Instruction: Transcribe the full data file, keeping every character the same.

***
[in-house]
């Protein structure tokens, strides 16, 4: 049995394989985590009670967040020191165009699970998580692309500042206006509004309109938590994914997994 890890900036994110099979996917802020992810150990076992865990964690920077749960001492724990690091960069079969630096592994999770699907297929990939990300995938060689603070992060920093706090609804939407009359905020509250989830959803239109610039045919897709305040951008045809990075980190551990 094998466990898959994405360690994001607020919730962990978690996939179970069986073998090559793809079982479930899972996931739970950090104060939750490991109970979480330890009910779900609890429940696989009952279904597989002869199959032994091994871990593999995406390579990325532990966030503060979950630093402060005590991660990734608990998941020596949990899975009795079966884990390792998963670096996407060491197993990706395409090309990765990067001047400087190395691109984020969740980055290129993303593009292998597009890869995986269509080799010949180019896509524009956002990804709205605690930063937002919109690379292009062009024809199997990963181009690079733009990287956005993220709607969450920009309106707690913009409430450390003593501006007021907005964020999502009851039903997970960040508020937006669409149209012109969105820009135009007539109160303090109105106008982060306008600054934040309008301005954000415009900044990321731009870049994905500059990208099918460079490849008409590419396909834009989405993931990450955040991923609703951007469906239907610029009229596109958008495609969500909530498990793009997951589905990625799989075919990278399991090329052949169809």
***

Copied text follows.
[in-house]
């Protein structure tokens, strides 16, 4: 049995394989985590009670967040020191165009699970998580692309500042206006509004309109938590994914997994 890890900036994110099979996917802020992810150990076992865990964690920077749960001492724990690091960069079969630096592994999770699907297929990939990300995938060689603070992060920093706090609804939407009359905020509250989830959803239109610039045919897709305040951008045809990075980190551990 094998466990898959994405360690994001607020919730962990978690996939179970069986073998090559793809079982479930899972996931739970950090104060939750490991109970979480330890009910779900609890429940696989009952279904597989002869199959032994091994871990593999995406390579990325532990966030503060979950630093402060005590991660990734608990998941020596949990899975009795079966884990390792998963670096996407060491197993990706395409090309990765990067001047400087190395691109984020969740980055290129993303593009292998597009890869995986269509080799010949180019896509524009956002990804709205605690930063937002919109690379292009062009024809199997990963181009690079733009990287956005993220709607969450920009309106707690913009409430450390003593501006007021907005964020999502009851039903997970960040508020937006669409149209012109969105820009135009007539109160303090109105106008982060306008600054934040309008301005954000415009900044990321731009870049994905500059990208099918460079490849008409590419396909834009989405993931990450955040991923609703951007469906239907610029009229596109958008495609969500909530498990793009997951589905990625799989075919990278399991090329052949169809």